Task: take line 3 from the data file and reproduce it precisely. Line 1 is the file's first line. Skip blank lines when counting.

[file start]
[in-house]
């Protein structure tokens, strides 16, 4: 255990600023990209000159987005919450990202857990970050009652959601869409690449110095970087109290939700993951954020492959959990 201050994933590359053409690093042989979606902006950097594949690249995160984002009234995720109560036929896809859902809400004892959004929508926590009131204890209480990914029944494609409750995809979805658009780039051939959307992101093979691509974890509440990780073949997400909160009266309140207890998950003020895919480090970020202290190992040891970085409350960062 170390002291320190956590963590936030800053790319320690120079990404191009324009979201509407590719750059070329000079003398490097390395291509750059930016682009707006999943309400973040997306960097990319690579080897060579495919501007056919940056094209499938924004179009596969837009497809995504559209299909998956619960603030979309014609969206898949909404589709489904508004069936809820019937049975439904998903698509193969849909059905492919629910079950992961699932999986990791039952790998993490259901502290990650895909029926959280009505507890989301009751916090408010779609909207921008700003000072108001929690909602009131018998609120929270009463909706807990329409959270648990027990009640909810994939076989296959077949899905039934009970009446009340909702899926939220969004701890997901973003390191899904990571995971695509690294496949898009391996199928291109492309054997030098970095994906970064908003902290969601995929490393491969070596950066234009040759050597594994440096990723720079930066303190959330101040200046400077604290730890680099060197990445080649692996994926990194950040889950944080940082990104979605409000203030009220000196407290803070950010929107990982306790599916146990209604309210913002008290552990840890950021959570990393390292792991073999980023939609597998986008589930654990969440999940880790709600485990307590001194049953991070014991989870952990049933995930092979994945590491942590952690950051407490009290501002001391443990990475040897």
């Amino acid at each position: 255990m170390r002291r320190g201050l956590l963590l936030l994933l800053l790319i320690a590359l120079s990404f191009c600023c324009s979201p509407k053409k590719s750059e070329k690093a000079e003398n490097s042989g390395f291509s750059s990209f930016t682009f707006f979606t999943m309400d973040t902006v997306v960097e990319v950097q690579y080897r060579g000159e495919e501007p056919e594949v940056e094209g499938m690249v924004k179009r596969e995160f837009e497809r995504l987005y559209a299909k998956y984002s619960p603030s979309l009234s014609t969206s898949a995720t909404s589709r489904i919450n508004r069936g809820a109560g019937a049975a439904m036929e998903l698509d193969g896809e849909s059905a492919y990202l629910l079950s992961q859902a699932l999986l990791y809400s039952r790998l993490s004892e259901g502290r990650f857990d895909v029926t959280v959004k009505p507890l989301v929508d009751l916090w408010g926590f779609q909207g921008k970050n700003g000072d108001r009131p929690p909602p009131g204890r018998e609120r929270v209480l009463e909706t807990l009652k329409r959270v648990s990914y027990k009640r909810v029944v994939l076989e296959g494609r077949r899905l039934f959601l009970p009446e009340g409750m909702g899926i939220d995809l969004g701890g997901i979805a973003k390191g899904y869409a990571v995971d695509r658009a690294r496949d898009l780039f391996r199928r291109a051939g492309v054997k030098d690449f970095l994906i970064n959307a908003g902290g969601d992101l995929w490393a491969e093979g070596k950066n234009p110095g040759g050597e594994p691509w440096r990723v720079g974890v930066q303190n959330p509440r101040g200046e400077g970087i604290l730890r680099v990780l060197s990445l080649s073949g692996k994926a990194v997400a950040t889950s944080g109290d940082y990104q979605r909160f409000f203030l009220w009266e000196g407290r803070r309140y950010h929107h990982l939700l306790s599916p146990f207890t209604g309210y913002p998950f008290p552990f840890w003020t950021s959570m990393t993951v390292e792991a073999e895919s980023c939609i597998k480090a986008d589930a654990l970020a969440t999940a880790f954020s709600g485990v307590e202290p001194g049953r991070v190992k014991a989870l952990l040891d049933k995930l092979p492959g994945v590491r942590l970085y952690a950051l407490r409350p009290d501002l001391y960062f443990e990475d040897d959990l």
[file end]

């Amino acid at each position: 255990m170390r002291r320190g201050l956590l963590l936030l994933l800053l790319i320690a590359l120079s990404f191009c600023c324009s979201p509407k053409k590719s750059e070329k690093a000079e003398n490097s042989g390395f291509s750059s990209f930016t682009f707006f979606t999943m309400d973040t902006v997306v960097e990319v950097q690579y080897r060579g000159e495919e501007p056919e594949v940056e094209g499938m690249v924004k179009r596969e995160f837009e497809r995504l987005y559209a299909k998956y984002s619960p603030s979309l009234s014609t969206s898949a995720t909404s589709r489904i919450n508004r069936g809820a109560g019937a049975a439904m036929e998903l698509d193969g896809e849909s059905a492919y990202l629910l079950s992961q859902a699932l999986l990791y809400s039952r790998l993490s004892e259901g502290r990650f857990d895909v029926t959280v959004k009505p507890l989301v929508d009751l916090w408010g926590f779609q909207g921008k970050n700003g000072d108001r009131p929690p909602p009131g204890r018998e609120r929270v209480l009463e909706t807990l009652k329409r959270v648990s990914y027990k009640r909810v029944v994939l076989e296959g494609r077949r899905l039934f959601l009970p009446e009340g409750m909702g899926i939220d995809l969004g701890g997901i979805a973003k390191g899904y869409a990571v995971d695509r658009a690294r496949d898009l780039f391996r199928r291109a051939g492309v054997k030098d690449f970095l994906i970064n959307a908003g902290g969601d992101l995929w490393a491969e093979g070596k950066n234009p110095g040759g050597e594994p691509w440096r990723v720079g974890v930066q303190n959330p509440r101040g200046e400077g970087i604290l730890r680099v990780l060197s990445l080649s073949g692996k994926a990194v997400a950040t889950s944080g109290d940082y990104q979605r909160f409000f203030l009220w009266e000196g407290r803070r309140y950010h929107h990982l939700l306790s599916p146990f207890t209604g309210y913002p998950f008290p552990f840890w003020t950021s959570m990393t993951v390292e792991a073999e895919s980023c939609i597998k480090a986008d589930a654990l970020a969440t999940a880790f954020s709600g485990v307590e202290p001194g049953r991070v190992k014991a989870l952990l040891d049933k995930l092979p492959g994945v590491r942590l970085y952690a950051l407490r409350p009290d501002l001391y960062f443990e990475d040897d959990l």